by Neal Peirce
The words are harsh: Clean-air regulations are under "demagogic assaults." House Republicans are dangerously "advocating abandonment of toxic regulations" that have demonstrably protected Americans' health. They're "ignoring climate change." In fact, "for some of the most prominent leaders of the Republican Party, science has left the building."
The speaker, William K. Reilly, has gilt-edged Republican credentials. He was a senior staff member of President Richard Nixon's Council on Environmental Quality. For four years, he served as President George H.W. Bush's administrator of the Environmental Protection Agency.
Indeed, Reilly credits the first President Bush's "monumental contribution to the environment" for his support of the Clean Air Act Amendments of 1990. And when critics assault EPA regulations as "job killers," Reilly argues EPA rules have had dramatic public health benefits even while the U.S. economy has grown by 200 percent since Nixon signed the original Clean Air Act in 1970.
What I've always found fascinating about Bill Reilly, whom I've known since the 1970s, is not just the political candor he brings to big issues. Nor just his array of top public service posts including heading the U.S. delegation to the United Nations Earth Summit in Rio in 1992, directing the Global Water Challenge, and co-chairing the recent National Commission on the BP Deepwater Horizon Oil Spill and Offshore Drilling.
What I've found striking is his equal interest in creating better places - communities, neighborhoods, in which we live. It's a connection the mainstream environmental community ignored for many of its early years, focused overwhelmingly on issues such as saving the wilderness.
But not Reilly. He was an urbanist before it ever became fashionable - indeed starting in his college days, he explained in a recent lecture at Washington's National Building Museum on receiving the prestigious Vincent Scully Prize for "exemplary" leadership in urban design.
He had learned from distinguished conservationists, said Reilly, that it's possible to breathe life and beauty even into the dullest landscape or cityscape. And from Holly Whyte, author of "The Organization Man," that density is the secret, not the bane, of urban life - that "pedestrians choose the most heavily crowded and trafficked intersections to stop, chat, exchange reciprocal gestures."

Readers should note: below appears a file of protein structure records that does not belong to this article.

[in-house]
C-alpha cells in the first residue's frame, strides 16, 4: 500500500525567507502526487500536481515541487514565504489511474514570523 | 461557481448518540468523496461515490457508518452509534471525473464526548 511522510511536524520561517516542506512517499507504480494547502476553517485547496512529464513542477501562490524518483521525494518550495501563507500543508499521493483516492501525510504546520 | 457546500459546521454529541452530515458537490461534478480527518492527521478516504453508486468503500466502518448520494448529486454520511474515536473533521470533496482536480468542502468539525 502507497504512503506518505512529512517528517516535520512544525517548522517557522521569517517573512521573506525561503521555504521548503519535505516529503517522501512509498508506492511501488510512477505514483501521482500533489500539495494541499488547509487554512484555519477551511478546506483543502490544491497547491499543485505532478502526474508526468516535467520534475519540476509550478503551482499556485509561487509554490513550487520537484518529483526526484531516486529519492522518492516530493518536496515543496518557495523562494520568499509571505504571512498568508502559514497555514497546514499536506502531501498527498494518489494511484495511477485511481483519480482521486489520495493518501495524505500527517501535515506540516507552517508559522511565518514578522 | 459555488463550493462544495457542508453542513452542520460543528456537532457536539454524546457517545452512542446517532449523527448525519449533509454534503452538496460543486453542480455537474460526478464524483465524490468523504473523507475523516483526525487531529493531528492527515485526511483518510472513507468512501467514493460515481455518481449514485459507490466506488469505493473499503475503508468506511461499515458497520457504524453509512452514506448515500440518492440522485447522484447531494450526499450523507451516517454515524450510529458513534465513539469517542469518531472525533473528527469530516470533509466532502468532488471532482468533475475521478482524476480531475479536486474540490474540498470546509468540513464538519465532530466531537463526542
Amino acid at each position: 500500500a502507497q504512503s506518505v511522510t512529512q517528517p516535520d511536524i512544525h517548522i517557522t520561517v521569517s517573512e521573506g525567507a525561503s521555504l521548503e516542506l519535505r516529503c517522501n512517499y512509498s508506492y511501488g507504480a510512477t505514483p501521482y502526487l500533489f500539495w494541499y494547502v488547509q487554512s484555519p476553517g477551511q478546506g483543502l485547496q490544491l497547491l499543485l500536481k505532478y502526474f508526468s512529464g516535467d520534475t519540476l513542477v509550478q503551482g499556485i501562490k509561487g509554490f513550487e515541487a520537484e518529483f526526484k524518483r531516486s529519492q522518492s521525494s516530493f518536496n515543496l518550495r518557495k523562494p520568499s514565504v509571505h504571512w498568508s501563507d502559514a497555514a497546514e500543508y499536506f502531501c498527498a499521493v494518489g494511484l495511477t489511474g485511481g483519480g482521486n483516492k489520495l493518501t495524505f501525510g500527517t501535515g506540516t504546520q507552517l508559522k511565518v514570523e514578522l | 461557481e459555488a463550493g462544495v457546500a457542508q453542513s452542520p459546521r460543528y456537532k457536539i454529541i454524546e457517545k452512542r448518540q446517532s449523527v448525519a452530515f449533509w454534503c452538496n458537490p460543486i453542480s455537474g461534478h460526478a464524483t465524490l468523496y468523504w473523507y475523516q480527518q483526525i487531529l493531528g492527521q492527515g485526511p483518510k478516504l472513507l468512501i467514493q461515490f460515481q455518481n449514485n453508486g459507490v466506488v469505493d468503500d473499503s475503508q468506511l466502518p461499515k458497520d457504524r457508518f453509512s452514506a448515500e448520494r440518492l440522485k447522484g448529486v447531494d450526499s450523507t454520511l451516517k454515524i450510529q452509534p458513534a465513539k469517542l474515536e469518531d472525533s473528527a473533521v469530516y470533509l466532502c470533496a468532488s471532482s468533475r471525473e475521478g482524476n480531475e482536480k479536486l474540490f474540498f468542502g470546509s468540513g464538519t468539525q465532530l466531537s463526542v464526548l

James Rouse, famed developer of festival marketplaces, took Reilly for a tour of his first big hit, Boston's Faneuil Hall Marketplace. As they passed the low-revenue fruit, vegetable and flower market that had taken up the entire ground floor of the building, Rouse remarked that big developers were mocking him for ignoring "the bottom line." But Rouse explained what critics missed: "The market is the magnet, it's what draws the crowds."
As president of the Conservation Fund, then merged with the World Wildlife Fund, Reilly focused in the '70s both on protection of "exquisite, unspoiled, wild and beautiful places" around the world and creating friendlier, more inviting and inclusive neighborhoods in U.S. cities.
He also chaired the board of Robert McNulty's Partners for Livable Communities, creating such programs as The Economics of Amenity to convince cities and corporations, even at a time of serious urban flight, that there were greenbacks - and civic gold - in investing in such "frills" as people-oriented parks and plazas, theaters and museums, historical preservation, waterfront revival and sports events.
Check America's rejuvenated cities, 2012, and it's clear that this work was prophetic. And so is Reilly's warning of the devastation that today's steadily advancing climate change may visit on our communities if Congress and the country continue their "sleepwalk" and denial on the issue. He cites cataclysmic multibillion-dollar impacts that may result from rising sea levels, soaring summertime temperatures, insect infestations and the washing away of thousands of miles of crucial levees.
"Climate change," says Reilly, "is to America what the German buildup in the 1930s was to the British - the threat that grows more menacing even as we determinedly pretend it is not there."
Though while Congress sleeps, Reilly says, industry and cities are starting some of the essential responses. He cites Chicago's comprehensive Climate Action Plan as an example.
Recalling the City Beautiful movement that flourished in the 1890s, Reilly argues we need a new movement - the City Sustainable - for communities that are green, smart and fair.
The top priority: to "armor our cities" against climate change's worst impacts by such practical steps as reduced water use, greater energy efficiency, better insulation, green roofs, reflective pavements and more tree cover. Along with "a more congenial environment for pedestrians, bicyclists, for public transportation."
This is all possible; it's already being tried in cities, Reilly insists. And, he adds, "It's very much place-based, in the best sense," and might help "save us from the ideological gridlock in Washington."
Will Washington - and especially its combative Republicans - listen? Not very soon, I'd guess. And that's the quandary, as the climate clock keeps ticking.Neal Peirce's e-mail address is firstname.lastname@example.org.
© 2012, The Washington Post Writers Group
The opinions expressed in this column are not necessarily those of the National League of Cities or Nation's Cities Weekly.